Mike Haberman | , ,| By
The field of HR is not really ready for the future. For that matter many businesses are not ready for the future according to one futurist. But in my opinion HR departments in particular are not ready for the future and we are doing little about it.
James Canton, PhD, a renowned global futurist and top advisor to the Global Fortune 1000, and CEO and Chairman of the Institute for Global Futures, a think tank he founded in 1990, said that the future is going to be a convergence of technologies and methodologies. Right now we talk about artificial intelligence, the Internet of Things, robots, and predictive analytics like they are all separate, and in many ways they are for the moment. He sees them converging and becoming the way things are done. I see HR in much the same way. We are inching our way to a convergence of technologies. Unfortunately that convergence may happen before HR is ready for it.
New skill set
Canton said in an interview:
The most important thing in order to get there is talent. You’re going to need the right kind of talent – the right kind of people who can manage complexity and that means not just technology but the transformation of your business processes to identify ways of creating products and services and value that will separate your organization from every other one in terms of purpose and value. Organizations need to be hiring folks that are more like entrepreneurs that can work not just inside your organization, but outside for your organization.
This talent is going to have to be comfortable with strategic technologies such as “nano, bio, IT, Neuro and Quantum technologies.” The problem is that the future workforce is not being trained in this. Certainly not in HR. I asked my friend Matthew Stollack, PhD, who is a professor and teaches HR classes, if current educational programs are teaching up and coming HR professionals the skills of analytics, or talking about technologies. He replied they are not and that technology skills are considered to be a deficiency in HR.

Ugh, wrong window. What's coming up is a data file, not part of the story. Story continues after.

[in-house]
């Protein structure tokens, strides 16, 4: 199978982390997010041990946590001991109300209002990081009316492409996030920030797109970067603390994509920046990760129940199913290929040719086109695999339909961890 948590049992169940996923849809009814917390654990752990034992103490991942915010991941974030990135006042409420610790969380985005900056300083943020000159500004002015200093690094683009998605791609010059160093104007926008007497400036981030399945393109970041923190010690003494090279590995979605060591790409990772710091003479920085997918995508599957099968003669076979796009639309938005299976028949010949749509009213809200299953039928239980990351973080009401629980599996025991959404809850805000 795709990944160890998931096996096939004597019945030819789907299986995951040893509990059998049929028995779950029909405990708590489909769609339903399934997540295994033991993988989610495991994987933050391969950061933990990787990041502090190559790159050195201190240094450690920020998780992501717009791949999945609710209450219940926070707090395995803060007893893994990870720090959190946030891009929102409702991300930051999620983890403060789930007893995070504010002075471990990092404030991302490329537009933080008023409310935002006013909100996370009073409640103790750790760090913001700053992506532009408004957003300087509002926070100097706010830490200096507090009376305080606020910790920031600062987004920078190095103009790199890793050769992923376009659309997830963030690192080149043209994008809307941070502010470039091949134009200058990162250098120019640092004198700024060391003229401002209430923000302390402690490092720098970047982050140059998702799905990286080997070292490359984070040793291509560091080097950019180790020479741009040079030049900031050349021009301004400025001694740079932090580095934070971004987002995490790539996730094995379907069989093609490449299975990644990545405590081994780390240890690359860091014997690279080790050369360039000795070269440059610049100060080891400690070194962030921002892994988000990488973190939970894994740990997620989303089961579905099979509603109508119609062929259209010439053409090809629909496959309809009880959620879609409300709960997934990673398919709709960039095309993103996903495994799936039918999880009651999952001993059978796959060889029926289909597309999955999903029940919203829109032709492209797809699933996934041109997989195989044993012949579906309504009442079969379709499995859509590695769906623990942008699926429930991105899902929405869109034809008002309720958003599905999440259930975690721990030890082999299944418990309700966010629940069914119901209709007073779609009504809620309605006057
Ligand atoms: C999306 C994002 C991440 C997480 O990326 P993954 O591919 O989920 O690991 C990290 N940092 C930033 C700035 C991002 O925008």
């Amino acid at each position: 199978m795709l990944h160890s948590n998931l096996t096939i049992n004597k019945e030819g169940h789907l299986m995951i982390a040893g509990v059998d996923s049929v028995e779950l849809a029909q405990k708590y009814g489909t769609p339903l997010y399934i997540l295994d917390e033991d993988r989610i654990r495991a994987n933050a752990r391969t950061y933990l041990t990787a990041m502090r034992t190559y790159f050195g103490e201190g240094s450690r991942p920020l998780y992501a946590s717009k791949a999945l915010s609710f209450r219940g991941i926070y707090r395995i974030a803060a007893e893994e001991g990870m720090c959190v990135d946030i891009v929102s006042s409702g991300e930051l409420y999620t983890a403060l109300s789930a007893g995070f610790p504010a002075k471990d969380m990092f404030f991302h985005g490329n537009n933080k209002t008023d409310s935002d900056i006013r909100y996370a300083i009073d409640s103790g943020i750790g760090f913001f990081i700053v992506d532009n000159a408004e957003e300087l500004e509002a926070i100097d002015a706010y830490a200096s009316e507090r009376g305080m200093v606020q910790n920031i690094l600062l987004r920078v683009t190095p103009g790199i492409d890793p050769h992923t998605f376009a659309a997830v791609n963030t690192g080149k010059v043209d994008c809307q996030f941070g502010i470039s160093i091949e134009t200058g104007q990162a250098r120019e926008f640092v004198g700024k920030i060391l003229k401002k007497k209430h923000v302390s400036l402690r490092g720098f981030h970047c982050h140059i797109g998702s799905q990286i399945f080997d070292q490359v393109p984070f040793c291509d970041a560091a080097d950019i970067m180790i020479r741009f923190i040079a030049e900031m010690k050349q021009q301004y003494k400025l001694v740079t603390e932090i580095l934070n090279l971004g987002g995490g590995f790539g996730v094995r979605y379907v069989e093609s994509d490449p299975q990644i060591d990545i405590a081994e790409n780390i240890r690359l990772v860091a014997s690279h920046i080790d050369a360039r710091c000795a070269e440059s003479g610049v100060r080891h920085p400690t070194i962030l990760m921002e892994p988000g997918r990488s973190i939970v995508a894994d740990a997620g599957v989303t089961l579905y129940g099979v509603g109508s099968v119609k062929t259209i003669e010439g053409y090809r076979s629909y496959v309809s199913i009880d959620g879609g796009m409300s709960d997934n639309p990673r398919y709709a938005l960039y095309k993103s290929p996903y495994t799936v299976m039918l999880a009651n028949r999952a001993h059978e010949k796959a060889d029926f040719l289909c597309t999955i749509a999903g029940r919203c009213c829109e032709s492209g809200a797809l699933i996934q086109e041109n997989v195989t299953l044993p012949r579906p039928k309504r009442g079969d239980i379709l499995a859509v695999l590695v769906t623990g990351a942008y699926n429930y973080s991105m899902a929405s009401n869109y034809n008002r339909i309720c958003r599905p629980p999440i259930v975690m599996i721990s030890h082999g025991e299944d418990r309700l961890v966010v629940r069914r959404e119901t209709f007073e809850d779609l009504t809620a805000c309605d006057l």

Canton said we are going to need a new type of person in the organization. I will echo that for the HR department. He suggested “talented individuals who can understand and manage the complexity of cognitive machines, morphable intelligence, of delighting customers, of predicting what customers will want even before the customers know it”. For HR substitute the word “employee” for “customer.”
Where will we get these skilled workers?
Canton said in the interview that initially businesses will have to rely on consultants for the skills and processes needed to be prepared. Then companies will have to “to re-train, re-engage and re-cast talent” in order to be able to deal with the future of work. The problem with this is that few college programs teach this, and according to Cathy Missildine , HR departments are just beginning to think about using predictive analytics. Others have noted that the majority of HR practitioners work for small companies and they are not interested in this subject.
An initiative for SHRM?
Perhaps SHRM needs to step up to the plate and lead the initiative to get HR moving in the direction of the future. They could partner with institutions of higher education and encourage them the start developing HR technology programs. Or SHRM can start to include HR of the Future materials in the certification program.
Regardless of where the effort starts, whether as a profession, or as an individual effort it needs to get underway. It is obvious the nature of business and work is going to change and if HR does not respond we will be confined to continue the secondary status we have today.